rhythm-and-blues singer, was born James Joe Brown Jr. in a country shack just outside Barnwell, South Carolina, to Joe Gardner and Susan Behlings. His father did various jobs, while nothing is known about his mother's occupation. Brown was raised in extreme poverty, and his parents separated when he was four; two years later he went to live with his great-aunt, Minnie Walker, in Augusta, Georgia.Brown's father often sang blues songs in the evening, and when Brown was four, his father gave him a ten-cent harmonica. His earliest years were spent tap dancing in the street for spare...
rhythm-and-blues singer, was born James Joe Brown Jr. in a country shack just outside Barnwell, South Carolina, to Joe Gardner and Susan Behlings. His father did various jobs, while nothing is known about his mother's occupation. Brown was raised in extreme poverty, and his parents separated when he was four; two years later he went to live with his great-aunt, Minnie Walker, in Augusta, Georgia.Brown's father often sang blues songs in the evening, and when Brown was four, his father gave him a ten-cent harmonica. His earliest years were spent tap dancing in the street for spare change. He claimed that his formidable sense of rhythm stemmed from such humble beginnings. A self-taught musician, Brown began to play organ at the age of eight and later acquired a rudimentary knowledge of bass, guitar, saxophone, and trumpet. At eleven Brown won his first talent contest as a singer, and a year later he formed a group he called the Cremona Trio. In those same years Brown was involved in petty crime, shoplifting and stealing car batteries and hubcaps to obtain money for school clothes and food. In 1948, at the age of fifteen, he was caught stealing cars for the second time and was sentenced to eight to sixteen years in the Georgia Juvenile Training Institute in Rome, Georgia, thus ending his formal schooling at the seventh grade. Nicknamed Music Box, Brown formed a gospel quartet in prison.James Brown, who became “The Godfather of Soul,” performing with the Famous Flames in 1964. (Library of Congress.)In 1952, Brown was paroled and went to live in Toccoa, Georgia. There he joined a group formed by Bobby Byrd, whom Brown had met during a baseball game while he was still in prison. Byrd's group originally sang gospel and was known as the Gospel Starlighters. Just before being joined by Brown, they had switched to singing rhythm and blues and consequently had changed their name to the Avons. They would soon be known as the Flames and eventually as James Brown and the Famous Flames. As word of the group's incredibly intense live shows spread throughout the South, they were summoned to Macon, Georgia, by Little Richard's manager, Clint Bradley, after Richard became a national star in 1955.A year later Ralph Bass signed Brown and the Famous Flames to Cincinnati-based King Records, their releases appearing on the subsidiary Federal label. Legend has it that upon hearing the demo recording of “Please Please Please,” King's owner, Syd Nathan, fired Bass. Nathan could not believe that anyone would want to buy a record that consisted of six straight eight-bar verses, each of which was made up solely of one bar after one bar call-and-response patterns between Brown and the Flames. What Nathan did not understand, Brown knew from playing the song night after night in concert. Audiences would go crazy over the heightened emotion Brown conveyed, using numerous gospel-derived vocal devices. It took several months, but eventually “Please Please Please” reached the number-six position on Billboard's R&B charts. Brown's debut effort and later singles, such as 1958's “Try Me” and 1960's “Think,” were, along with early efforts by Ray Charles and Sam Cooke, the first examples of what would become known as soul music.In 1962 Brown suggested that he wanted to record a live album at the Apollo Theater in New York. Long billed as “The Hardest Working Man in Show Business,” Brown was positive that a recorded version of his legendary show would sell in significant numbers. When Nathan refused to finance the recording, Brown paid for it himself. Upon its release in 1963, Live at the Apollo climbed all the way to number two on Billboard's LP charts. Such success was pretty well unprecedented for black artists and totally unheard of for live albums.As the 1960s unfolded and Brown enjoyed a string of successes, American society underwent momentous changes. The civil rights movement had successfully brought about legal desegregation, but as the end of the decade approached most African Americans still found themselves the last hired and first fired, being paid less money than white workers for the same labor, living in inferior housing and sending their children to substandard schools.As this reality slowly made itself manifest, the mood of black America began to change. In 1966 during the James Meredith march in Mississippi, Stokely Carmichael popularized the phrase “Black Power.” A year earlier the predominantly black neighborhood of Watts in Los Angeles had burned in the first of the modern-day race rebellions. In 1967 Newark, New Jersey, and Detroit, Michigan, would also burn. This new militancy no longer asked for equality, nor did it seek to achieve such equality by adopting mainstream (i.e., “white middle class”) standards of deportment. Rather, black Americans were encouraged to celebrate and embrace everything black and to assume and demand equality. Inspired by the belief that “black is beautiful,” many African Americans began to explore their historical and psychological connections to their African motherland. While some blacks adopted African names and wore African garb, many more began to sport an “Afro” or “natural” haircut.This re-Africanization of black culture was also reflected in popular music, most radically in the development of funk by James Brown. In the simplest terms, Brown, beginning in 1967 with “Cold Sweat,” de-emphasized melody and harmony (for example, by having whole sections of a song with no chord changes and by delivering the lyrics in a voice closer to speaking than singing) while privileging rhythm (by employing more complex syncopated figures and using several different rhythmic patterns simultaneously, creating interlocking grooves). This reconstruction of Brown's music could be interpreted as de-emphasizing parameters favored by white American society while highlighting sub-Saharan African characteristics; this was, in effect, re-Africanizing the music, thus paralleling the re-Africanization of African American society at large at the time.Brown could be a temperamental and demanding bandleader—his trombonist Fred Wesley once noted that “James was bossy and paranoid.” But when it came to performance, Brown was often able to submerge his ego in pursuit of a more democratic, communal sound. Notions of community and solidarity are connoted in “Cold Sweat” in a number of ways. Throughout the performance Brown utters any number of vocables judiciously placed within the rhythmic matrix. In doing so, he projects himself as part of the band rather than as a separate, somehow special, more important front man. Similarly, he can be heard during the performance calling out such things as “Maceo, Maceo,” “Give the drummer some,” “Bernard, come on and help him out; play that thing.” In this way, Brown conveys a sense of community. He explicitly names those who are contributing, recognizing their intrinsic value as individuals and the equality implicit in collectively unleashing the spiritual magic of the performance. “Cold Sweat” ends after seven and a half minutes with an extraordinary section in which Brown seems to be shredding his larynx while singing, “I can't, I can't, I can't, I can't stop, I can't stop, I can't stop singing.” The effect is cathartic. Brown thus demonstrates an exceptional level of commitment that is not lost on his audience. It is as if he has no choice in the matter.Within a year Brown had connected funk lyrically to the newly emergent black consciousness, specifically with the song “Say It Loud, I'm Black and I'm Proud.” Around that time he made clear that he was “totally committed to black power, the kind that is achieved not through the muzzle of a rifle but through education and economic leverage.” Brown believed in the bootstraps philosophy of Booker T. Washington, and like the 1960s civil rights activists James Forman and Floyd McKissick, in 1972 he supported Richard Nixon, whose presidential platform advocated “black capitalism,” in the form of federal loans to small black businesses.Significantly, “Black and Proud” would be Brown's last Top Ten pop hit until 1985's “Living in America.” Conversely, this was the beginning of his greatest success on the R&B charts. Between 1968 and 1974 Brown had forty-one R&B hits, thirty-two of which went to the Top Ten. This is extraordinary testimony to the meaning he held for the black community in the United States at the time. It would appear that as Brown's music became understood as more African, it was encoded or at least decoded by blacks and whites as having a value and aesthetic system that was largely outside the experience of most white Americans. Consequently, most white Americans found little they could relate to while, in direct contrast, black Americans embraced funk as one of the most meaningful expressive forms of the time. Brown's music also found a huge audience in Africa in the late 1960s and early 1970s, influencing the Nigerian star Fela Kuti, among other exponents of Afrobeat.At the same time that Brown was personally dominating the R&B charts in the United States, he built up a stable of artists in his revue whom he recorded for King, Polydor, and his own People label. Among the most successful of these side projects were Vicki Anderson, Lyn Collins, Bobby Byrd, and his backing group, the JB's. Brown seemed to be an endless source of funky grooves, writing hits for himself and his stable of artists while developing legendary bands that included such luminaries as Bootsy Collins, Fred Wesley, Maceo Parker, Pee Wee Ellis, and the drummers Melvin Parker, Jabo Starks, and Clyde Stubblefield.In the 1980s Brown and funk music fell out of fashion, only to be resurrected and revered by decade's end, owing to the inordinate number of times his earlier hits were sampled by many prominent rap artists. Despite a troubled personal life, Brown endured. He was married three times and rumors of spousal abuse were frequent. So too were his run-ins with the law, for drugs or gun possession, tax evasion, and assault. In one incident, in September 1988, police pursued Brown through South Carolina and Georgia and arrested him on a count of arrest and battery with intent to kill and a series of traffic offenses. Sentenced to six years in prison, Brown was released on probation in February 1991. In 1998 Brown was convicted of another drug-related offense and arrested for domestic violence in 2004.Brown continued to tour, record, and earn the numerous accolades that might be expected of an elder statesman. He received the Grammy Lifetime Achievement Award in 1992 and was inducted into the Rock and Roll Hall of Fame in 1996. In 2003 he received a Kennedy Center Honor for his achievements and influence in popular music. He was even, in March 1997, recognized by the State Legislature of Georgia, a body not hitherto known for its funkiness. A joint House and Senate resolution declared him “the minister of the new super heavy funk,” and credited James Brown with bringing “a spark of energy and excitement to an otherwise listless U.S. music scene.” He died of congestive heart failure after being hospitalized for pneumonia, in Atlanta, on 25 December 2006.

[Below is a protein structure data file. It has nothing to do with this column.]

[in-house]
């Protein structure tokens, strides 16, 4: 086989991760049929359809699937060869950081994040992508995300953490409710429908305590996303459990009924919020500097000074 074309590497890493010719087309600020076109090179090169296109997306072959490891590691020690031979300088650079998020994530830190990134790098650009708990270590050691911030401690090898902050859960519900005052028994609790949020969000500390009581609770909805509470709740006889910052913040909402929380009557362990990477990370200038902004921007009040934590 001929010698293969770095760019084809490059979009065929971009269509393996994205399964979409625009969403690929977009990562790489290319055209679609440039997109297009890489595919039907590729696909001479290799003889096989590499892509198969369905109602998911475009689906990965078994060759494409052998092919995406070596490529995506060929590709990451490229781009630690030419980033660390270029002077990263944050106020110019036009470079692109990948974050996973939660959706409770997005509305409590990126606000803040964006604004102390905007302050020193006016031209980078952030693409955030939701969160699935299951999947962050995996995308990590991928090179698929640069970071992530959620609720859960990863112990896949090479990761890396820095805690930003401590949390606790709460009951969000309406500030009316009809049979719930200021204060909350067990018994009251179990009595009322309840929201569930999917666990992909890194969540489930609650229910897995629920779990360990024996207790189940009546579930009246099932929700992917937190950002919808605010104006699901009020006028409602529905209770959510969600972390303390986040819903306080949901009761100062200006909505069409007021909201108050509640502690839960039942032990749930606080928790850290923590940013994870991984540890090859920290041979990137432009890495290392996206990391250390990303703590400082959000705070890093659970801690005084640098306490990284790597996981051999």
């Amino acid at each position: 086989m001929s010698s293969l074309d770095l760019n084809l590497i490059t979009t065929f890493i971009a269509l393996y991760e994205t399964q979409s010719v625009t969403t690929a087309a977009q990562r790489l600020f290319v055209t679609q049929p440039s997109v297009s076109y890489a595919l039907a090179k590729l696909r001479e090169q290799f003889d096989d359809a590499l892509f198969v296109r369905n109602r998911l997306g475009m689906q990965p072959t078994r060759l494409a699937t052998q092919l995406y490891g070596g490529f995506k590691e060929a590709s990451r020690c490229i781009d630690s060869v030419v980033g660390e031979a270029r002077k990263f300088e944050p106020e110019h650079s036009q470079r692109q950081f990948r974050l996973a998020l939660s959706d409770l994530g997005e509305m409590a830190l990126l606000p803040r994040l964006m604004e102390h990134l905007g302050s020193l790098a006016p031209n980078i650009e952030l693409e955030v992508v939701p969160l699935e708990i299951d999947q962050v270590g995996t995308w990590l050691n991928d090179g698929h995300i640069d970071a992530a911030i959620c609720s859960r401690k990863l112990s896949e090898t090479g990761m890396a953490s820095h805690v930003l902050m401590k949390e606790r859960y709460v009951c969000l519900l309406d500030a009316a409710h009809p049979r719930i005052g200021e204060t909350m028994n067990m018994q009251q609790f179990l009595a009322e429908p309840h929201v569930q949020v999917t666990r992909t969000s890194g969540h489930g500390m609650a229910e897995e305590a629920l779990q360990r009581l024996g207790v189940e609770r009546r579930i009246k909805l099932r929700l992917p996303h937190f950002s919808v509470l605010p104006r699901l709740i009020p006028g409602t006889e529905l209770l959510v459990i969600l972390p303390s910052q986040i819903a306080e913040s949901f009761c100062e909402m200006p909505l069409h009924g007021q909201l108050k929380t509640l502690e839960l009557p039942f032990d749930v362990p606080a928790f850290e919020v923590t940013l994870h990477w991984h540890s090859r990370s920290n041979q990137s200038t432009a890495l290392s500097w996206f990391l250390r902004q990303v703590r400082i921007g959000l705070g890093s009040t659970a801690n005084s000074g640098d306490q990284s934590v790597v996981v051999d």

Reference Entry. 1862 words. Illustrated.